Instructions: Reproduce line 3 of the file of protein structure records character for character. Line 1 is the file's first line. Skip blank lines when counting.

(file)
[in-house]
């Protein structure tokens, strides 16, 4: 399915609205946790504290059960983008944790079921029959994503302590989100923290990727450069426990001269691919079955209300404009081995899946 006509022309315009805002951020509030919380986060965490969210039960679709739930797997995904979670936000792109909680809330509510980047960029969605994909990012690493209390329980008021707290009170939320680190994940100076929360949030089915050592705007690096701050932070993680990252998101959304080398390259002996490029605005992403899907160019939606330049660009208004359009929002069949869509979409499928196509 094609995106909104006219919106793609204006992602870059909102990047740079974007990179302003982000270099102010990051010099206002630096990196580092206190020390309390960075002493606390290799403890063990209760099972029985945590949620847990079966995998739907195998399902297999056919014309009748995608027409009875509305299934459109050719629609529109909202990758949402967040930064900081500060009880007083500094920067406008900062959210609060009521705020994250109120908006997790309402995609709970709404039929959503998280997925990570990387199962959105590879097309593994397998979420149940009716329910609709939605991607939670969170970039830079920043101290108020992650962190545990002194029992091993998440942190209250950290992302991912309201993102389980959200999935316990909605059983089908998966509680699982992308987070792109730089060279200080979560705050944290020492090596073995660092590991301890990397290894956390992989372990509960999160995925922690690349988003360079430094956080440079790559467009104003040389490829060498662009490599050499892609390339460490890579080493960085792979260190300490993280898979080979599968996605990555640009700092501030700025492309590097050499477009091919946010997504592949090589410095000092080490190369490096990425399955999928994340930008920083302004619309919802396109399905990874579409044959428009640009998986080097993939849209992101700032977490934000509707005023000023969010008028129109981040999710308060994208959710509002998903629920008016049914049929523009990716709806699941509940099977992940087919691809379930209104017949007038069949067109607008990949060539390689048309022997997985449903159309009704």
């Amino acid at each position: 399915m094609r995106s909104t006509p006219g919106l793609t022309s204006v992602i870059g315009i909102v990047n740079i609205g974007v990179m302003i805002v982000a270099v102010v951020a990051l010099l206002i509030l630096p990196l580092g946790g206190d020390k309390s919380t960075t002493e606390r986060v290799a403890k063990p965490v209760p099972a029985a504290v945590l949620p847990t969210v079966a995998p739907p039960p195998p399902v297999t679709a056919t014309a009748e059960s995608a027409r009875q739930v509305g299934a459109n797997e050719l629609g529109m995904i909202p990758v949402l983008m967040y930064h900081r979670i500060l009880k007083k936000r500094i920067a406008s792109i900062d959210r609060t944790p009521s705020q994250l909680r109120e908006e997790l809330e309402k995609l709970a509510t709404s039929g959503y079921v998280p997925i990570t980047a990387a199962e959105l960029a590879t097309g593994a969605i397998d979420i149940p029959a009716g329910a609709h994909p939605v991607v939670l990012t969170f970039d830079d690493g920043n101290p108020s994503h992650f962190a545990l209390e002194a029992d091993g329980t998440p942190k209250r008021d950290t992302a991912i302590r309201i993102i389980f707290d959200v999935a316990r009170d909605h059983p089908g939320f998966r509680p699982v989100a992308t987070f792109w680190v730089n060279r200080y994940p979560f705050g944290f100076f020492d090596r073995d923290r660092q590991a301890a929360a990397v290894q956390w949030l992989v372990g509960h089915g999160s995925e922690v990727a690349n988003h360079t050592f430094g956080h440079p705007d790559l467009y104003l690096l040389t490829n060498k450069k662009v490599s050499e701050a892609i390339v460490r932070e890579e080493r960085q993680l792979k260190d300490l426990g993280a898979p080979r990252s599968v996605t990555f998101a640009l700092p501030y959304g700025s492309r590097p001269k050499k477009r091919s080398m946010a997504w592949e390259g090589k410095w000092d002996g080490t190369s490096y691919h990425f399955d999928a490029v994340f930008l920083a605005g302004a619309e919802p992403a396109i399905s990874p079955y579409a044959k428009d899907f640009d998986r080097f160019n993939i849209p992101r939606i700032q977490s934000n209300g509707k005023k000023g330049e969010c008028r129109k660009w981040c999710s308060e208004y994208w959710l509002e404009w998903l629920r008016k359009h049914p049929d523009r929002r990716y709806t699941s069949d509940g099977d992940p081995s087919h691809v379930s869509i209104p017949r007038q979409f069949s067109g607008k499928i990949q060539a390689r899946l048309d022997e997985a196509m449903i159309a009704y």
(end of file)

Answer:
């Amino acid at each position: 399915m094609r995106s909104t006509p006219g919106l793609t022309s204006v992602i870059g315009i909102v990047n740079i609205g974007v990179m302003i805002v982000a270099v102010v951020a990051l010099l206002i509030l630096p990196l580092g946790g206190d020390k309390s919380t960075t002493e606390r986060v290799a403890k063990p965490v209760p099972a029985a504290v945590l949620p847990t969210v079966a995998p739907p039960p195998p399902v297999t679709a056919t014309a009748e059960s995608a027409r009875q739930v509305g299934a459109n797997e050719l629609g529109m995904i909202p990758v949402l983008m967040y930064h900081r979670i500060l009880k007083k936000r500094i920067a406008s792109i900062d959210r609060t944790p009521s705020q994250l909680r109120e908006e997790l809330e309402k995609l709970a509510t709404s039929g959503y079921v998280p997925i990570t980047a990387a199962e959105l960029a590879t097309g593994a969605i397998d979420i149940p029959a009716g329910a609709h994909p939605v991607v939670l990012t969170f970039d830079d690493g920043n101290p108020s994503h992650f962190a545990l209390e002194a029992d091993g329980t998440p942190k209250r008021d950290t992302a991912i302590r309201i993102i389980f707290d959200v999935a316990r009170d909605h059983p089908g939320f998966r509680p699982v989100a992308t987070f792109w680190v730089n060279r200080y994940p979560f705050g944290f100076f020492d090596r073995d923290r660092q590991a301890a929360a990397v290894q956390w949030l992989v372990g509960h089915g999160s995925e922690v990727a690349n988003h360079t050592f430094g956080h440079p705007d790559l467009y104003l690096l040389t490829n060498k450069k662009v490599s050499e701050a892609i390339v460490r932070e890579e080493r960085q993680l792979k260190d300490l426990g993280a898979p080979r990252s599968v996605t990555f998101a640009l700092p501030y959304g700025s492309r590097p001269k050499k477009r091919s080398m946010a997504w592949e390259g090589k410095w000092d002996g080490t190369s490096y691919h990425f399955d999928a490029v994340f930008l920083a605005g302004a619309e919802p992403a396109i399905s990874p079955y579409a044959k428009d899907f640009d998986r080097f160019n993939i849209p992101r939606i700032q977490s934000n209300g509707k005023k000023g330049e969010c008028r129109k660009w981040c999710s308060e208004y994208w959710l509002e404009w998903l629920r008016k359009h049914p049929d523009r929002r990716y709806t699941s069949d509940g099977d992940p081995s087919h691809v379930s869509i209104p017949r007038q979409f069949s067109g607008k499928i990949q060539a390689r899946l048309d022997e997985a196509m449903i159309a009704y």